Story of Saiunkoku, Vol 8. by Kairi Yura and Sai Yukino

Story of Saiunkoku, Vol 8. by Kairi Yura and Sai Yukino

I enjoy the meditative pace of Story of Saiunkoku. By the end of this volume plucky heroine and trailblazing civil servant Shurei Hong is finally launched at another stage of her life, and the fact that it took eight volumes for her to experience a new adventure doesn’t bother me at all. The main reason why I enjoy this series so much is the fact that the manga features such a rich variety of characters, all of whom are sympathetic and interesting in different ways. As the first and only woman to pass the civil servant exam, Shurei has been accused of cheating and must clear her name. It is always a bit heartwarming how all the people that surround Shurei come together to support her. She’s a very capable young woman, but the path that she’s chosen is so incredibly difficult that it is a good thing that she has so many friends and relatives who work behind the scenes to make sure that she can succeed on her own terms.

It turns out that the burdensome paperwork that Shurei and Eigetsu were processing also not so coincidentally included the clues to major financial irregularities in the Ministry of Rites whose head was determined to prevent Shurei from becoming a civil servant. Shurei and Eigetsu’s hazing resulted in their peers becoming more sympathetic to them, and the duo was also able to research and create a report that contained very damning evidence about an enemy that they didn’t even know they had. Supporting cast members that come to the forefront in this volume include Shurei’s uncle Renshin Hong and Minister Ko, whose devastating beauty ends up being a weapon for Shurei when he actually takes off his mask in court to force a confession from the Minister of Rites. There’s plenty of humor in this scene, as the onlookers are warned that if they look at Minister Ko’s face they will lose their ability to concentrate on work for years, their home life will collapse, and “in the worst case, you may lose your mind.”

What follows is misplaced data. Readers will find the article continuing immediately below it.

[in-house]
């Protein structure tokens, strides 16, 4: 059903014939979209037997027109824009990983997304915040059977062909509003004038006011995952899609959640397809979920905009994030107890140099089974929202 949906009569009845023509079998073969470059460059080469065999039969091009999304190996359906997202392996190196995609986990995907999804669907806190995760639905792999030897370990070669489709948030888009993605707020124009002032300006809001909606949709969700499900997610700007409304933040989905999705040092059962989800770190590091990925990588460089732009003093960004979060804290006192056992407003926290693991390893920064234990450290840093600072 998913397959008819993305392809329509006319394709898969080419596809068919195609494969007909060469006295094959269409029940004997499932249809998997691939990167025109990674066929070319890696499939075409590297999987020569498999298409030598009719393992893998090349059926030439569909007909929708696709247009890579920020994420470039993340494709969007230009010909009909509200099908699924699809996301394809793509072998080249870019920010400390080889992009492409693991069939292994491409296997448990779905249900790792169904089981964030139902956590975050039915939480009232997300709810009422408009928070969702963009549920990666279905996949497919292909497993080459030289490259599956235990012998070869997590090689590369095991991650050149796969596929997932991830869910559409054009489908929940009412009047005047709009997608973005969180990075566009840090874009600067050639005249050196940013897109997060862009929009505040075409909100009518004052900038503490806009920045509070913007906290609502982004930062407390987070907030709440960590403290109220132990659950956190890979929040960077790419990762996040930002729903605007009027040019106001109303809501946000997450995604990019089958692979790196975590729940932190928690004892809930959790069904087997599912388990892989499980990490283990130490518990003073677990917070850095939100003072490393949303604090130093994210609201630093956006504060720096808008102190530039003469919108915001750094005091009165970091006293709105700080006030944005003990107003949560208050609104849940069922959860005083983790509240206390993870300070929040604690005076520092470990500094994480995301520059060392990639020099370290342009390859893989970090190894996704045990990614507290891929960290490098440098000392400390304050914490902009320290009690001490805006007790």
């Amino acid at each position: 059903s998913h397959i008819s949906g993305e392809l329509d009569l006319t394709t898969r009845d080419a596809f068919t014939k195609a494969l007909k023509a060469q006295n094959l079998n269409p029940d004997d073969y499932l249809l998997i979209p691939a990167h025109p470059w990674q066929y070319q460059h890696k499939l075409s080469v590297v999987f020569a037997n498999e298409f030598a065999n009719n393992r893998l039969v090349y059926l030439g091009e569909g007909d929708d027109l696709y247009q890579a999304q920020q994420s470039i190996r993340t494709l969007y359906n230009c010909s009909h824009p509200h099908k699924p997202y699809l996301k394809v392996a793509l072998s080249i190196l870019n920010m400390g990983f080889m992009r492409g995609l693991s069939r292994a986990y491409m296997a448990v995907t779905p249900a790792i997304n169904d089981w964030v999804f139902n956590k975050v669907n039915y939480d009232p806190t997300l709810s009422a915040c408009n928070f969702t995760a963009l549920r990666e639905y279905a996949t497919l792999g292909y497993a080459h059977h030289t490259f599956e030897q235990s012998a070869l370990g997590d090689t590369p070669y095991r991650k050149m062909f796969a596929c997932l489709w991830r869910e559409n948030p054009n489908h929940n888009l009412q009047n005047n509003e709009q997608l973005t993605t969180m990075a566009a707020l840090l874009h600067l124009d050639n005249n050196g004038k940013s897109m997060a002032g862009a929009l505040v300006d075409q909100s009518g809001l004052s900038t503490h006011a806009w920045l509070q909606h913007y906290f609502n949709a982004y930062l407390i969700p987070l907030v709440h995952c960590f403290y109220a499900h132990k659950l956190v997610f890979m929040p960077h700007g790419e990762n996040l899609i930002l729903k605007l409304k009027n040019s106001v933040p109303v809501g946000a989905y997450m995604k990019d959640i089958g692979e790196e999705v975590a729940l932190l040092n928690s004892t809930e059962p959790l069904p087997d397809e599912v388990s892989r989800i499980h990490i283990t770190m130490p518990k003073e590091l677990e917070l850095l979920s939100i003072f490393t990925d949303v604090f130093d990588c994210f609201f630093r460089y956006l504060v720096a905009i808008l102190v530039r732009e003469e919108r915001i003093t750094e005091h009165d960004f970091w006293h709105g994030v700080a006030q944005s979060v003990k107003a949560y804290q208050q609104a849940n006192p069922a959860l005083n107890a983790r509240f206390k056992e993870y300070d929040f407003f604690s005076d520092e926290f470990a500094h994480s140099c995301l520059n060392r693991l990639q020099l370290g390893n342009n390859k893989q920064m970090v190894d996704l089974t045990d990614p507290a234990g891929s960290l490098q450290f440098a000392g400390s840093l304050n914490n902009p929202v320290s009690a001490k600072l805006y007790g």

There’s a great scene between Shurei and Ryuki towards the end of the volume where he demonstrates his trust in her by appointing her as a civil servant even though he would prefer that she stay as his bride. Shurei and Eigetsu embark on a new phase of their lives as civil servants together, but life can’t be boring when they are about to be sent to govern the most rebellious province in the land, aided mainly by the roguish Ensei. This volume also features a very lighthearted story about a cross-dressing contest that Shurei tries to make her male friends participate in because she’s so enthusiastic about the grand prize of many bales of rice. I think we’re catching up to the Japanese releases of this manga and the next volume is the final one. I’ll be a bit disappointed since I believe the light novel version of the story covers much more than the manga. Still, I’ll be happy with whatever I can read from this series.

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  1. I’m torn about this recommendation but I do think it should be pointed out that while the light novels haven’t been licensed and the licensed anime stops roughly where the manga stops, after the first arc – the second, unlicensed but fansubbed anime series follows the next two story arcs of the light novels. There still is no clear HEA, but that would defeat the purpose of showing the growth of Shurei and Ryuki.

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